Enzo and Denny have been together since Enzo was a pup. He loved those days of man and dog, back when Denny's world revolved around race car driving. First Eve entered the picture, then Zoe, and he wouldn't change a thing. Each of these things helped Enzo follow the path ordained by Mongolian tradition: dogs return to life as men. When fate had other plans for his family - first taking Eve and then separating Denny and Zoe - Enzo's faith was challenged. What kind of life is this for a dog?
Any reader who has ever wondered what their pet sees or thinks will enjoy this dog's eye view of family life. This is a sweet story with a happy (but not totally predictable) ending.
Some of the sadder moments in the story - though well told - may have a strong impact on some young readers.
This is a well-told story. It is poignant, but also has some humorous moments. You don't have to be a dog lover to appreciate Racing in the Rain, but it is a help. Although this is listed as a book for a "middle grade" audience, there are several elements that may require adults to be engaged in the reading: Eve loses her battle with cancer, Zoe is separated from Denny because of a custody suit by her grandparents, and Enzo reflects on his life as he is dying. I would recommend this for high school students as a high interest / low readability book.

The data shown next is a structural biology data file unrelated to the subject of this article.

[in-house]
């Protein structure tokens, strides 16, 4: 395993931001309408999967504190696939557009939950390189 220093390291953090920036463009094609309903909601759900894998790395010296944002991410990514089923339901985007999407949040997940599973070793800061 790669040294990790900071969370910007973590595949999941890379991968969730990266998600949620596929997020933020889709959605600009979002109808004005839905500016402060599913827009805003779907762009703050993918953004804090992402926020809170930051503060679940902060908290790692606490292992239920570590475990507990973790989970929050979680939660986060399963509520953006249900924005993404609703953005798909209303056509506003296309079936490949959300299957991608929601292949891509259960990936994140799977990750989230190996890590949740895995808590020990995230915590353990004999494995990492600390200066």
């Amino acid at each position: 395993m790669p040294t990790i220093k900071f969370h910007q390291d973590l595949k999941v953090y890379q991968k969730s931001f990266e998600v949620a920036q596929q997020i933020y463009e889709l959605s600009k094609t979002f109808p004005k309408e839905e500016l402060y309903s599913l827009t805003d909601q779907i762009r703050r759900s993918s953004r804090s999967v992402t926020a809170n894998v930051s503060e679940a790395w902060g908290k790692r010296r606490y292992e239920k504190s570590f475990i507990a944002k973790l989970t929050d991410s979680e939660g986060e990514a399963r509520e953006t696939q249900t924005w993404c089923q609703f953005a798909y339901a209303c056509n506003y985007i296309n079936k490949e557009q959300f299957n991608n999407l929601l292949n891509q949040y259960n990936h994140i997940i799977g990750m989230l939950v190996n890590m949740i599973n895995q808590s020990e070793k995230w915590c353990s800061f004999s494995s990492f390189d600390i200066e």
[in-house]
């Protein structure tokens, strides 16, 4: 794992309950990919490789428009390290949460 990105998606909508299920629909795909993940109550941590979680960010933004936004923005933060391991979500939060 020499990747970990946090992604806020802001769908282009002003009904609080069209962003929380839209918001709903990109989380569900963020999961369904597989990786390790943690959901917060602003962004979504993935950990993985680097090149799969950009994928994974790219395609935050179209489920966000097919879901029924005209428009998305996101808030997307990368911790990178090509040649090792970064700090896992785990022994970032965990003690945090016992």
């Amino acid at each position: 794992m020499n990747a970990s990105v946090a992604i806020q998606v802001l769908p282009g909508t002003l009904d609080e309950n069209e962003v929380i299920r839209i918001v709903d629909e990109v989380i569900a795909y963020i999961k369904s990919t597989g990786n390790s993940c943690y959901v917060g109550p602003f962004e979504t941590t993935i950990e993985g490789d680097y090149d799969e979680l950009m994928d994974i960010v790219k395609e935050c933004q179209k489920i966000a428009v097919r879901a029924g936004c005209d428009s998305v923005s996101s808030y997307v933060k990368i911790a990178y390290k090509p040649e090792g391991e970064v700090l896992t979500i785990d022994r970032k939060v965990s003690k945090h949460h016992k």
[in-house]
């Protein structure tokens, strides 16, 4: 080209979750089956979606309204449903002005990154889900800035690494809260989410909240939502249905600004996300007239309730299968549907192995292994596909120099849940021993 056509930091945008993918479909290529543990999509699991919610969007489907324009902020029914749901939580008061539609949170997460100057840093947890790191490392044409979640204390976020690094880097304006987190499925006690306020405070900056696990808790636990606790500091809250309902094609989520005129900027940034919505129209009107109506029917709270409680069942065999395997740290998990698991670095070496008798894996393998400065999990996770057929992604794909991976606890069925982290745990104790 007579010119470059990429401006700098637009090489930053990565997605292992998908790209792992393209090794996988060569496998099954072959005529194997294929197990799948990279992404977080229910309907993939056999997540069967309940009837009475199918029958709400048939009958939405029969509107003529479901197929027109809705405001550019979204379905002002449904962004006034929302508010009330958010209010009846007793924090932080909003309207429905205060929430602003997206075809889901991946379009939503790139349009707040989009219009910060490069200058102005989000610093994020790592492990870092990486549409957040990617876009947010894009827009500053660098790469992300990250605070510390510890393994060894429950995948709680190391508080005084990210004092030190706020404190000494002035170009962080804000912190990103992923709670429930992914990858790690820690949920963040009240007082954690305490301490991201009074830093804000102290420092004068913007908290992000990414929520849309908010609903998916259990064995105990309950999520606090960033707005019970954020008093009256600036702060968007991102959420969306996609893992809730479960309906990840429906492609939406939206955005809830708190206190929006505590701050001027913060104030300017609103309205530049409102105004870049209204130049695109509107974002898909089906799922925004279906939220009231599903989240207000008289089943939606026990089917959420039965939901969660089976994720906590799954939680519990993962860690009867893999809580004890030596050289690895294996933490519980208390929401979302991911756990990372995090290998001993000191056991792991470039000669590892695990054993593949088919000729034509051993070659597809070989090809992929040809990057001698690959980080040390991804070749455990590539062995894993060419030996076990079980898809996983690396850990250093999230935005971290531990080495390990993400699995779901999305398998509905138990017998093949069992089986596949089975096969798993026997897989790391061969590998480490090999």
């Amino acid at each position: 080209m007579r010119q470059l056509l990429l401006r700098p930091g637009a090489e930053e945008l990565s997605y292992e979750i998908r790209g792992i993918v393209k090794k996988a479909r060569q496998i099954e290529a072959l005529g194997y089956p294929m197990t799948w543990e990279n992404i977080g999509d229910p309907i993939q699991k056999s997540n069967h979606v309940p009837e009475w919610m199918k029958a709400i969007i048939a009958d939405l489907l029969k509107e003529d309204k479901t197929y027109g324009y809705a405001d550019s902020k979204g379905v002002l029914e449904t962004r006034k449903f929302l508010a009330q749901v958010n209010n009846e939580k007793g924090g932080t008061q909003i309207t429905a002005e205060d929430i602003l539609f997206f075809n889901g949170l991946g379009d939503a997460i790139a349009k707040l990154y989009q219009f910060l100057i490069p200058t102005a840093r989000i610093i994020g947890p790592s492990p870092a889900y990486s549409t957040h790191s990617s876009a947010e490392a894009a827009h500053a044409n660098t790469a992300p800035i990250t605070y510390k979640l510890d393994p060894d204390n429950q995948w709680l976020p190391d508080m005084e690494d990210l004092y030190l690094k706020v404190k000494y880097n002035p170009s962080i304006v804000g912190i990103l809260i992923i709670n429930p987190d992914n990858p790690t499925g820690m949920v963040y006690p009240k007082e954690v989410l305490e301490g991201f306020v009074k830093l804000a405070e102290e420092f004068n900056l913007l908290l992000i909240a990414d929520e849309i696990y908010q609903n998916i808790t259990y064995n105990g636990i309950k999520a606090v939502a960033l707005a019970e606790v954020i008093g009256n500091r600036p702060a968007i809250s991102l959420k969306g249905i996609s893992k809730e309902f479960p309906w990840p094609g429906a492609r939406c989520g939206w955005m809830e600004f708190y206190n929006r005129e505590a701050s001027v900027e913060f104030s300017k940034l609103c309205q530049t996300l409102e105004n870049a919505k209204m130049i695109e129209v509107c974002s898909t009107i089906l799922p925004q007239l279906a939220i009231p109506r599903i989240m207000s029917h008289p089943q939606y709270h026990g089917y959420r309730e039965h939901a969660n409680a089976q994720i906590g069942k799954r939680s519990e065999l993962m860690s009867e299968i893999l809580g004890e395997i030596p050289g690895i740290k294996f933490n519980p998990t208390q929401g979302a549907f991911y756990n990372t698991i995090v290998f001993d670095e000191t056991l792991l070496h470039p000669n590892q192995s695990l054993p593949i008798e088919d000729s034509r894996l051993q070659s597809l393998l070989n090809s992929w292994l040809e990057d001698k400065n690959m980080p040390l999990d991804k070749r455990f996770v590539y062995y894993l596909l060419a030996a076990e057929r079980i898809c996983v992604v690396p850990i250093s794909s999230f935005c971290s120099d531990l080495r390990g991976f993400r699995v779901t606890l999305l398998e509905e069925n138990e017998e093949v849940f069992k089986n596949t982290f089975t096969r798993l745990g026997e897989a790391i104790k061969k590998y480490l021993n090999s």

Enzo is the narrator in this story about a family stressed by change and outside influences.
This is an excellent choice for a teen book club, and several of the subplots - parental separation, custody battles, death of a parent - are presented in a way that can open discussions for parents, teachers, or counselors.
12 and Up
10 and Up
Borrow, at least. This is a story that everyone should read. It is a poignant, yet positive look at families (even if told by the dog!).